State parks access pass might be key to preventing their closure
Those following the issue of funding for California's state parks will note there is bad news but some good news this week.
The bad news: The Budget Conference Committee on Monday afternoon voted to eliminate $70 million in general fund money earmarked for support of the state parks system for the 2009-10 fiscal year.
The good news: The committee also voted to adopt the State Parks Access Pass and create a dedicated funding source to keep parks open. This still needs to be passed by the Legislature, as part of a budget bill, and approved by Gov. Arnold Schwarzenegger.
But it makes sense. The access pass would place a $15 surcharge on vehicle license fees for noncommercial vehicles. That won't go over well with those who do not like outdoor recreation and have no plans to enter any of California's 279 state parks, beaches and reserves.
But it's a bargain for those who frequent these vast wilderness refuges, as they'd be allowed free day-use access to state parks. More important, it would prevent 220 of these parks from closing and deteriorating to a point where it'd become extremely costly to reopen them.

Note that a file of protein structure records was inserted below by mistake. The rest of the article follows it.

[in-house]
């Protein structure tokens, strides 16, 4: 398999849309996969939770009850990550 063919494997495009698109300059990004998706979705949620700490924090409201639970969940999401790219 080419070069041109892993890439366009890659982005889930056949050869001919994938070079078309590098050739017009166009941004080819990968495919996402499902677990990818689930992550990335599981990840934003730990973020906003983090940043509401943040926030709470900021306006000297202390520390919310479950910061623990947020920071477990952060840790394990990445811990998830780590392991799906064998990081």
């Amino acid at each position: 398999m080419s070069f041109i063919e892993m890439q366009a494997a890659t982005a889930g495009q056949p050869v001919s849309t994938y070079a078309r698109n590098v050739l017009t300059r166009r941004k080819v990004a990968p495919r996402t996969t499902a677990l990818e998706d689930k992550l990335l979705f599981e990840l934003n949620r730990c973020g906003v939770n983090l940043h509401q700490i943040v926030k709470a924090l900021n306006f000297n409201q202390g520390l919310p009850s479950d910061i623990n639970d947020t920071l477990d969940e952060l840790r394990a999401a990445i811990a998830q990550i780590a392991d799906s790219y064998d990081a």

With the surcharge the general fund would realize an estimated savings of about $143 million annually.
Elizabeth Goldstein, president of the California State Parks Foundation, declared in a news release: "At a time when the state desperately needs to generate revenues for many other critical state services, it makes sense to keep state parks open and available for the public. The Committee recognized that closing state parks won't save money, it will cost the state dearly."
Goldstein cited a Cal State Sacramento study that found park users spend an average of $57.63 per visit and, across the state parks system, generate more than $4.2 billion in positive economic effects.
-- Pete Thomas
Photo: The scene within the walls of Sutter's Fort State Historic Park in Sacramento, where the Mexican flag still flies. The park is slated for closure if state parks funding disappeared. Credit: Christopher Reynolds / Los Angeles Times